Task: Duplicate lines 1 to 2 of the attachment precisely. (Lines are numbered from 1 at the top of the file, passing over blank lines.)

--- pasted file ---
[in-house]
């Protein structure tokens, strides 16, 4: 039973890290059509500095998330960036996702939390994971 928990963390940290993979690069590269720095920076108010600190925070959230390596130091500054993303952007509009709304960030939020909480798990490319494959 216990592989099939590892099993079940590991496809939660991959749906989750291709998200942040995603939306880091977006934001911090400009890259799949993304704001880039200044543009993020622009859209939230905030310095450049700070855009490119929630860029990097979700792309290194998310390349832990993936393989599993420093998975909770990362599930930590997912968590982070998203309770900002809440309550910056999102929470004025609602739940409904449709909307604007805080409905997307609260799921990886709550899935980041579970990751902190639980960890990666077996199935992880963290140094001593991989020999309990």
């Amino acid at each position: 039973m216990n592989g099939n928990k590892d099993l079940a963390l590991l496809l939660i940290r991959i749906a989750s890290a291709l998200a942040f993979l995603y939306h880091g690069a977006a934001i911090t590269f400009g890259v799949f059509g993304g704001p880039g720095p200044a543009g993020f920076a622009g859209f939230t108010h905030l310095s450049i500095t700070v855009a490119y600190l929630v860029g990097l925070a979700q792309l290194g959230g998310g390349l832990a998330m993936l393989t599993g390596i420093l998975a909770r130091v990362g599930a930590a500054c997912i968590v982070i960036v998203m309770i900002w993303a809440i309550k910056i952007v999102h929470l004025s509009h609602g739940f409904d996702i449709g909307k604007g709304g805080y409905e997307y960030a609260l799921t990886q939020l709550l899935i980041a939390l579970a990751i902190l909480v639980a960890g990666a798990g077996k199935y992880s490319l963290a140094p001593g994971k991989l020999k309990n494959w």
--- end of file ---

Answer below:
[in-house]
């Protein structure tokens, strides 16, 4: 039973890290059509500095998330960036996702939390994971 928990963390940290993979690069590269720095920076108010600190925070959230390596130091500054993303952007509009709304960030939020909480798990490319494959 216990592989099939590892099993079940590991496809939660991959749906989750291709998200942040995603939306880091977006934001911090400009890259799949993304704001880039200044543009993020622009859209939230905030310095450049700070855009490119929630860029990097979700792309290194998310390349832990993936393989599993420093998975909770990362599930930590997912968590982070998203309770900002809440309550910056999102929470004025609602739940409904449709909307604007805080409905997307609260799921990886709550899935980041579970990751902190639980960890990666077996199935992880963290140094001593991989020999309990």